TV anchors and the news

TV anchors and the news
What you see and what you get
By Junette B. Galagala

They look smart.  They’re sleek. They look you in the eye when delivering the news. And in a job that strives to give an exact picture of a highly imperfect world, they personify perfection.
They are the news anchors, the practitioners of a profession in what must be the most merciless medium in journalism. They not only have to look good—they have to look credible. But at what cost does perfection—and the image of credibility—come?
“News anchors appear at least five days a week in a medium that, unfortunately, also has to be visually appealing,” says Ed Lingao, news manager for ABC-5.  He points out that in the 1950s and 1960s, the most powerful and prestigious American broadcasters like Walter Cronkite cringed at the idea of news anchors wearing makeup.
Certainly, it is more than just makeup that television anchors are expected to wear. In the Philippines, clothes are also a concern.
Lingao admits, “Five wardrobe changes a week with four weeks in a month, and so on, plus daily studio makeup would amount to a hefty sum that could otherwise go to news operations.”
And so, enter the advertisers.
“In this sense, they (advertisers) help defray production costs,” Lingao says.

The ex-deal
Known as the exchange deal, or ex-deal, companies offer certain production necessities in a show, like the anchors’ clothing and accessories, hairstyle, makeup, and skin care.  In return, these companies are acknowledged in the rolling credits at the end of the program (known as the closing billboard or CBB).  This serves as payment for the goods and services; cash is not a component in ex-deals.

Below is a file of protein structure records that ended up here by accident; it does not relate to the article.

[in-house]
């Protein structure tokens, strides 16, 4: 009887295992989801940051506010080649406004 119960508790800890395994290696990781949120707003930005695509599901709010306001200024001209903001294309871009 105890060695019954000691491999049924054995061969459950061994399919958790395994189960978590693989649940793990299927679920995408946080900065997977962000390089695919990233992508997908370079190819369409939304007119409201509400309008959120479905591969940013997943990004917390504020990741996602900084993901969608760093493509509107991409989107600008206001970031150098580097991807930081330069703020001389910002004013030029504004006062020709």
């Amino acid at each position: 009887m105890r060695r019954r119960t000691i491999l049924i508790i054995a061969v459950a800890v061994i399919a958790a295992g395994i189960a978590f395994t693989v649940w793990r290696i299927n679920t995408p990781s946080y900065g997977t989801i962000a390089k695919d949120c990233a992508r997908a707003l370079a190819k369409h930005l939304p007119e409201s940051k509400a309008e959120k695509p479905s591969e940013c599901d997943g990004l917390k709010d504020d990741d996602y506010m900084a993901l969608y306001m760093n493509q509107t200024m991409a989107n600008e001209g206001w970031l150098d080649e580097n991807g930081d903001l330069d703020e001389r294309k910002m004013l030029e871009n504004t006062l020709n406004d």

For ABS-CBN 2 newscasters, the station hires a stylist who goes over the news anchors and suggests the clothing styles suitable for them. At first, the stylist would serve as go-between for the designers or boutiques and the anchors, requesting that they lend clothes for specific anchors for a week.  Through the stylist, the reporter receives an initial two or three sets of clothing for free.  From then on, the newscaster is expected to buy his or her own outfits according to the suggested fashion.
John Manalastas, news production unit manager for GMA-7, says, “It is common practice for stations to allow ex-deals for their anchors/hosts for goods and services used, in relation to the performance of their on-cam (on-camera) work.  They are free to give their inputs as to their preferences, and as long as program managers agree with these choices as conforming with the needs of the program, these form part of the program’s closing credits.”
At ABC-5, anchors make arrangements with sponsors of their choice and are assisted by the network.  The station then reviews and confirms the deal.  Usually, it is the marketing department that fixes the deals for broadcast companies.

Invisible costs
Clothing allowances are generally not part of networks’ bonuses for employees.  Luchi Cruz Valdes, Channel 2’s current affairs head, says that in ABS-CBN, those who appear on cam are “under tremendous pressure to look good.”  She says the company can pay for the suits but these would be “a drain on our resources.”